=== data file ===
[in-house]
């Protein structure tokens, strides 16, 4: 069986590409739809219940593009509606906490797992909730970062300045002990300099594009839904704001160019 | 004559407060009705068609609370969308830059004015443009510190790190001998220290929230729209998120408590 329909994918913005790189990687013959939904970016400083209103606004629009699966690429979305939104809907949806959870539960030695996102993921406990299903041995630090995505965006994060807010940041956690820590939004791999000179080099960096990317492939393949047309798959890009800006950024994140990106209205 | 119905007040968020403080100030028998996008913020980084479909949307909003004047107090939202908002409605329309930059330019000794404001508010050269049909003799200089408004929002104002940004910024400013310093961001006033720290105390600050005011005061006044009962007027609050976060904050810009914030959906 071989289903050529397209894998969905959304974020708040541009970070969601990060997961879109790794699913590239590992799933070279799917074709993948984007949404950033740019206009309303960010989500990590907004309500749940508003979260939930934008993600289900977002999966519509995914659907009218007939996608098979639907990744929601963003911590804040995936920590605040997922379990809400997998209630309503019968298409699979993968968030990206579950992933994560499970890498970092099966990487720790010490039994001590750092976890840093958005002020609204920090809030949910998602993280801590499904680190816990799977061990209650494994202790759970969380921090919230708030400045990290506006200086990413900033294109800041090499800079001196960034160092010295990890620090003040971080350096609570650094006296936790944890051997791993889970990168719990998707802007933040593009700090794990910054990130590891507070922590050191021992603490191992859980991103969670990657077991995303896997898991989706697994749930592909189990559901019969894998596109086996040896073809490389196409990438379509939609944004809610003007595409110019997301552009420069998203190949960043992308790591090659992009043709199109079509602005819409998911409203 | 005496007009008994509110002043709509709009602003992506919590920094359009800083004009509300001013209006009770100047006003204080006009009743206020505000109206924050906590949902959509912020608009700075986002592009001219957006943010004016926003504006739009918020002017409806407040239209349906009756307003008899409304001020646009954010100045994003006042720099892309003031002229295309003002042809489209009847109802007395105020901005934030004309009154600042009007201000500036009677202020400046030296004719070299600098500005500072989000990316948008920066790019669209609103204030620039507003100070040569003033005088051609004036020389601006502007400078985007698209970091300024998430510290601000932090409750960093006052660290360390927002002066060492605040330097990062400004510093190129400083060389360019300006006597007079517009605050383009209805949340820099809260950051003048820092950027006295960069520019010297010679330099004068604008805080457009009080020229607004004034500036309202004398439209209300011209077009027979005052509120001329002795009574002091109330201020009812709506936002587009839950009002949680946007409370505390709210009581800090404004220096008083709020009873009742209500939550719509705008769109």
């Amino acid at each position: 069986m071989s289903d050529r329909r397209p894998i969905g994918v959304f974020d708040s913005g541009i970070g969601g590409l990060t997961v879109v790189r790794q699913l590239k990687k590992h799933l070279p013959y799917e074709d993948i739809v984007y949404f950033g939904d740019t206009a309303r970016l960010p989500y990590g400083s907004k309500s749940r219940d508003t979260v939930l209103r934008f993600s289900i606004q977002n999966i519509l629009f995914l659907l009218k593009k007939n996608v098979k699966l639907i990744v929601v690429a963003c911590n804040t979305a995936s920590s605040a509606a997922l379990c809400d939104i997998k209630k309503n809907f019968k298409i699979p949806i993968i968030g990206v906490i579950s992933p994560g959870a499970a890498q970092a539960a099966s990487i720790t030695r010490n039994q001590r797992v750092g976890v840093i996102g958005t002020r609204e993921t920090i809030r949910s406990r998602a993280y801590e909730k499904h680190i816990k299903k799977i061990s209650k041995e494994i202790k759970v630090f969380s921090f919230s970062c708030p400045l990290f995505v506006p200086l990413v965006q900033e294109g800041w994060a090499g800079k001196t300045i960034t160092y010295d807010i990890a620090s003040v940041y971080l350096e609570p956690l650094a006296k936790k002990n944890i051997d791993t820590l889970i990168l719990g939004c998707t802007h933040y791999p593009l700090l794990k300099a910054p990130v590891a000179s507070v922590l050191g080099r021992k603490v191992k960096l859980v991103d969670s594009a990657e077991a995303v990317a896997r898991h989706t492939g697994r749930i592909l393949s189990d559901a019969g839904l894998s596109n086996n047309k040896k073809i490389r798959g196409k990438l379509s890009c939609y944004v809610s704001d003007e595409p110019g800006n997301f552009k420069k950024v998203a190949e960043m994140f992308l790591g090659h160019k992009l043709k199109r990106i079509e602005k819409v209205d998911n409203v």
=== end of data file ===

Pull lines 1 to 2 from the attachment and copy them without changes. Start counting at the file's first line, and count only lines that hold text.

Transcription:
[in-house]
């Protein structure tokens, strides 16, 4: 069986590409739809219940593009509606906490797992909730970062300045002990300099594009839904704001160019 | 004559407060009705068609609370969308830059004015443009510190790190001998220290929230729209998120408590 329909994918913005790189990687013959939904970016400083209103606004629009699966690429979305939104809907949806959870539960030695996102993921406990299903041995630090995505965006994060807010940041956690820590939004791999000179080099960096990317492939393949047309798959890009800006950024994140990106209205 | 119905007040968020403080100030028998996008913020980084479909949307909003004047107090939202908002409605329309930059330019000794404001508010050269049909003799200089408004929002104002940004910024400013310093961001006033720290105390600050005011005061006044009962007027609050976060904050810009914030959906 071989289903050529397209894998969905959304974020708040541009970070969601990060997961879109790794699913590239590992799933070279799917074709993948984007949404950033740019206009309303960010989500990590907004309500749940508003979260939930934008993600289900977002999966519509995914659907009218007939996608098979639907990744929601963003911590804040995936920590605040997922379990809400997998209630309503019968298409699979993968968030990206579950992933994560499970890498970092099966990487720790010490039994001590750092976890840093958005002020609204920090809030949910998602993280801590499904680190816990799977061990209650494994202790759970969380921090919230708030400045990290506006200086990413900033294109800041090499800079001196960034160092010295990890620090003040971080350096609570650094006296936790944890051997791993889970990168719990998707802007933040593009700090794990910054990130590891507070922590050191021992603490191992859980991103969670990657077991995303896997898991989706697994749930592909189990559901019969894998596109086996040896073809490389196409990438379509939609944004809610003007595409110019997301552009420069998203190949960043992308790591090659992009043709199109079509602005819409998911409203 | 005496007009008994509110002043709509709009602003992506919590920094359009800083004009509300001013209006009770100047006003204080006009009743206020505000109206924050906590949902959509912020608009700075986002592009001219957006943010004016926003504006739009918020002017409806407040239209349906009756307003008899409304001020646009954010100045994003006042720099892309003031002229295309003002042809489209009847109802007395105020901005934030004309009154600042009007201000500036009677202020400046030296004719070299600098500005500072989000990316948008920066790019669209609103204030620039507003100070040569003033005088051609004036020389601006502007400078985007698209970091300024998430510290601000932090409750960093006052660290360390927002002066060492605040330097990062400004510093190129400083060389360019300006006597007079517009605050383009209805949340820099809260950051003048820092950027006295960069520019010297010679330099004068604008805080457009009080020229607004004034500036309202004398439209209300011209077009027979005052509120001329002795009574002091109330201020009812709506936002587009839950009002949680946007409370505390709210009581800090404004220096008083709020009873009742209500939550719509705008769109």